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Default Dragon Age 2 - David Gaider Interview @ Gamasutra

August 2nd, 2011, 00:02
Gamasutra has a late interview with David Gaider on the process of writing for Dragon Age 2:
It was Laidlaw who first proposed the new game concept. His idea was this: instead of telling a linear, he suggested they modify the structure on a high level and jump between the major moments of a character's life. Instead of telling a story over a short span of time in a wide open world, they would set the game within a single city, and jump through an epic ten-year period. This would be accomplished with the help of a framing device, allowing for the time jumps to be implemented as flashbacks.
"[The new approach] definitely allowed us some unique opportunities," Gaider says. "Sometimes the lack of an ability to hand-wave time passing means we end up with a lot of events happening in an unrealistically short span, or repercussions for a player's actions that either need to occur instantly or be relegated to the epilogue. So this offered us the chance to give a sense of greater scope."
However, there were also unknowns. What would it feel like to play a game where you don't see time's gradual passage? Would jumping through time break narrative unity and pull the player out of the story? And how would this work from an implementation standpoint? Would creative resources get bogged down trying to account for the long-term impact of minor decisions that the player made five years ago in game time?
More information.
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August 2nd, 2011, 00:02
Would creative resources get bogged down trying to account for the long-term impact of minor decisions that the player made five years ago in game time?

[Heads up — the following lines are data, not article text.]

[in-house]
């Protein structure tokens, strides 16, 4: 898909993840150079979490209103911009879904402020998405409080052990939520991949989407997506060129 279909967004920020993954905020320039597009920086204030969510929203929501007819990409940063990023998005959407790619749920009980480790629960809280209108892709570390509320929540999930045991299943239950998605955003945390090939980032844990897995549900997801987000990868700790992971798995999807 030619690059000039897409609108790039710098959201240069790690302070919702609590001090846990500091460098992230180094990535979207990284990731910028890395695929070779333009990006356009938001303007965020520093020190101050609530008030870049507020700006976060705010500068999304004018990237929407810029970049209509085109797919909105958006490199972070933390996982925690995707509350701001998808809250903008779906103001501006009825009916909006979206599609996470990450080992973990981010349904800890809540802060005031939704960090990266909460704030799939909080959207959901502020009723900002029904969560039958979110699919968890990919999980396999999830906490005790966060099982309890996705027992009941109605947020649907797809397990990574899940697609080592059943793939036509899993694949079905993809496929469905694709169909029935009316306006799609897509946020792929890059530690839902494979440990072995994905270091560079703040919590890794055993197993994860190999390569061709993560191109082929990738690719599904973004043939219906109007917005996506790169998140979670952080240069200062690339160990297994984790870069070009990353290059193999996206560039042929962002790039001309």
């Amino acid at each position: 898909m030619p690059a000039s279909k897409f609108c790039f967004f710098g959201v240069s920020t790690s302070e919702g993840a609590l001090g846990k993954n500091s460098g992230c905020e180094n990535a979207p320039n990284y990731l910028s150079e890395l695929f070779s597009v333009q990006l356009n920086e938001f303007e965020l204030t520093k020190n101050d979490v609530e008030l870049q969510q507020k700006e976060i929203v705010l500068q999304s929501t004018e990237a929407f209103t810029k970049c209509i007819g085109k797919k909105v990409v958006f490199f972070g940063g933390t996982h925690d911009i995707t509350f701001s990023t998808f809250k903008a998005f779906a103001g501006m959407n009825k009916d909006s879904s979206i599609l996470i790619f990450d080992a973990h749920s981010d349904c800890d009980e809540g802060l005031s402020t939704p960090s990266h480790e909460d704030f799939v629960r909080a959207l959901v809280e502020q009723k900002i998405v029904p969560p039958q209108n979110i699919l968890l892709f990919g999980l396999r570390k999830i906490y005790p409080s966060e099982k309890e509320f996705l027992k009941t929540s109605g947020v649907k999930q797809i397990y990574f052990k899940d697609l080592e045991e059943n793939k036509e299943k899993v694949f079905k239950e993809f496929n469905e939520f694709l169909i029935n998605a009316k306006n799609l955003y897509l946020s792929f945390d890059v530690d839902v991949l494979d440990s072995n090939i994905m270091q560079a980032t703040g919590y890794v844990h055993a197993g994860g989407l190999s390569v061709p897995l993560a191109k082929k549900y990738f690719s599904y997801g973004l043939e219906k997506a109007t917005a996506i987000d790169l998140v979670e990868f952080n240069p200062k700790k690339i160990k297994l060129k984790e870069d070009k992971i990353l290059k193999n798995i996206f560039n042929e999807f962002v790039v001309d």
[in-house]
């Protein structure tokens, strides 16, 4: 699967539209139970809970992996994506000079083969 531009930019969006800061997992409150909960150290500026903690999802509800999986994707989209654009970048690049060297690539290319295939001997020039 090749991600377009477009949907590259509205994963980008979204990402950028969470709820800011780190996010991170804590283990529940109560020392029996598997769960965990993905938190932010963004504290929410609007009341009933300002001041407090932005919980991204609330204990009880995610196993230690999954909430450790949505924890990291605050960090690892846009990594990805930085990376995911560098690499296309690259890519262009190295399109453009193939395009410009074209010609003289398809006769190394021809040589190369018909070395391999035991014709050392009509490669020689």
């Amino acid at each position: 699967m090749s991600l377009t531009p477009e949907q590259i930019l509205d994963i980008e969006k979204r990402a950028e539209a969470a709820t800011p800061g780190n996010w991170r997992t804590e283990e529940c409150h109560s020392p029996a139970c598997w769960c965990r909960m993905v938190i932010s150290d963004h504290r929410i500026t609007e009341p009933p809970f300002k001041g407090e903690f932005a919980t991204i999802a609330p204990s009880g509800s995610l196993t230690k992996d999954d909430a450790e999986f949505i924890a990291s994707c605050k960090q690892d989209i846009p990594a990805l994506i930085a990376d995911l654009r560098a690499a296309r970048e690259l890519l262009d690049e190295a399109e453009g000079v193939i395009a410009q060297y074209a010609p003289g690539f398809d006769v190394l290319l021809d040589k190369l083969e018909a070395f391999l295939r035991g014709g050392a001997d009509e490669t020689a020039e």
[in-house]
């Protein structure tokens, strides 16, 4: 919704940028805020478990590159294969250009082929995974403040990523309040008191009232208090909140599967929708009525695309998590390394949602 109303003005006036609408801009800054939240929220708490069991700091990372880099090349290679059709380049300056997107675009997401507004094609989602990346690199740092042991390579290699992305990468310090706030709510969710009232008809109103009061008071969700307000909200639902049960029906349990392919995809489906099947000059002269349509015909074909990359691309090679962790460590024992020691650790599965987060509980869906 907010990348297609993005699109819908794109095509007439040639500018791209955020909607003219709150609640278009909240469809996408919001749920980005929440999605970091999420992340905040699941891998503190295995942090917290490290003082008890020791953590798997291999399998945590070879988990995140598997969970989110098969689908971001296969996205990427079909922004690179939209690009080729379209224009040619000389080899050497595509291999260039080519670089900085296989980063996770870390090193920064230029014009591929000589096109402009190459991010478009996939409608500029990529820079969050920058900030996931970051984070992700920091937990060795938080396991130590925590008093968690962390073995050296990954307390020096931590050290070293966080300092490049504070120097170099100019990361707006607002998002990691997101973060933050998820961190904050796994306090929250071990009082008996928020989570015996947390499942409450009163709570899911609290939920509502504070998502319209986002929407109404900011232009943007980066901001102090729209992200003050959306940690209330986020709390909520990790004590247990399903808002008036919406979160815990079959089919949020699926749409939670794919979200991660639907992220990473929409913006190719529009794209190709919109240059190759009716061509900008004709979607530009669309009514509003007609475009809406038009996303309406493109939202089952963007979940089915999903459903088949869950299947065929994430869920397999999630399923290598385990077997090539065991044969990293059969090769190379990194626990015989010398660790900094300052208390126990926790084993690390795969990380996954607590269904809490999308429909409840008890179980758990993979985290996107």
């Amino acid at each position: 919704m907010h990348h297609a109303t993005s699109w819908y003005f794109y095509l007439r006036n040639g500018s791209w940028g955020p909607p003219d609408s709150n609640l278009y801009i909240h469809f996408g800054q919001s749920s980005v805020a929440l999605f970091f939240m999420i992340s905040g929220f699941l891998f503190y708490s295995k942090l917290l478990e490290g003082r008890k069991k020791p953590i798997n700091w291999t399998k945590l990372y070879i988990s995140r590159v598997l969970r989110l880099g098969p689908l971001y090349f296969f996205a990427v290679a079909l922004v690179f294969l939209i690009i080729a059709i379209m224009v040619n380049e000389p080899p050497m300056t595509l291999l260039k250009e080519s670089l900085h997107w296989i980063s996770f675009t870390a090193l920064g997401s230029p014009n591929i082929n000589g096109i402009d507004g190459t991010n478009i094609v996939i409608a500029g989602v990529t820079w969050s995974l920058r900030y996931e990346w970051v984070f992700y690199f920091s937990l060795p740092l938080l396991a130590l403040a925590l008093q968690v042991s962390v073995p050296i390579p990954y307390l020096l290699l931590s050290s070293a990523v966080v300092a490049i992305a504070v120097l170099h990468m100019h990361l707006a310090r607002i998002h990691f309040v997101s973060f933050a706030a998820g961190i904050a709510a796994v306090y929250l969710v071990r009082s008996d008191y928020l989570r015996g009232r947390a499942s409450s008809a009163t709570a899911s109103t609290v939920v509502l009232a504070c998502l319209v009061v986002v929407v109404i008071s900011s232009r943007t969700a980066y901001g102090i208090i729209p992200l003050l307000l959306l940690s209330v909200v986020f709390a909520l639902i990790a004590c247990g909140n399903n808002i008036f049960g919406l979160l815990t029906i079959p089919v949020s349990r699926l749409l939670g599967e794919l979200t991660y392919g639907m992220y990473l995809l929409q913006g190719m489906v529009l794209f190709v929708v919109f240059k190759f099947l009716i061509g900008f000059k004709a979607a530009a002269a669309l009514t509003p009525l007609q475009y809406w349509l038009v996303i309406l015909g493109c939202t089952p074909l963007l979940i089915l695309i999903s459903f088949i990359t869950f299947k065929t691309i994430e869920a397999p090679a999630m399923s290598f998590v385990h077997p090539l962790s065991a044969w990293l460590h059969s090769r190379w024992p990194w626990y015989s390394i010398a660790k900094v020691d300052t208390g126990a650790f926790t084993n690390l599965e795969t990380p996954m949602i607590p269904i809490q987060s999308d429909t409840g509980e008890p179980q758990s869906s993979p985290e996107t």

I guess we'll never know the answer to that since it seems like they didn't bother trying.

Also, the article conveniently sidesteps the criticism of the game stating that while it was hailed by critics as "setting a new bar in RPG storytelling", the player critiques centered around gameplay issues which are outside the scope of the article.
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August 2nd, 2011, 00:19
You could replace the time jumps with "two weeks later" and it would make zero difference. The time jumps are pointless. Actually in several cases they outright do not make sense.
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August 2nd, 2011, 01:24
Originally Posted by DoctorNarrative View Post
You could replace the time jumps with "two weeks later" and it would make zero difference. The time jumps are pointless. Actually in several cases they outright do not make sense.
Agreed the time jumps in DA2 were mostly just cosmetic to jump the story along. They should have stuck to the old formula.

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August 2nd, 2011, 08:50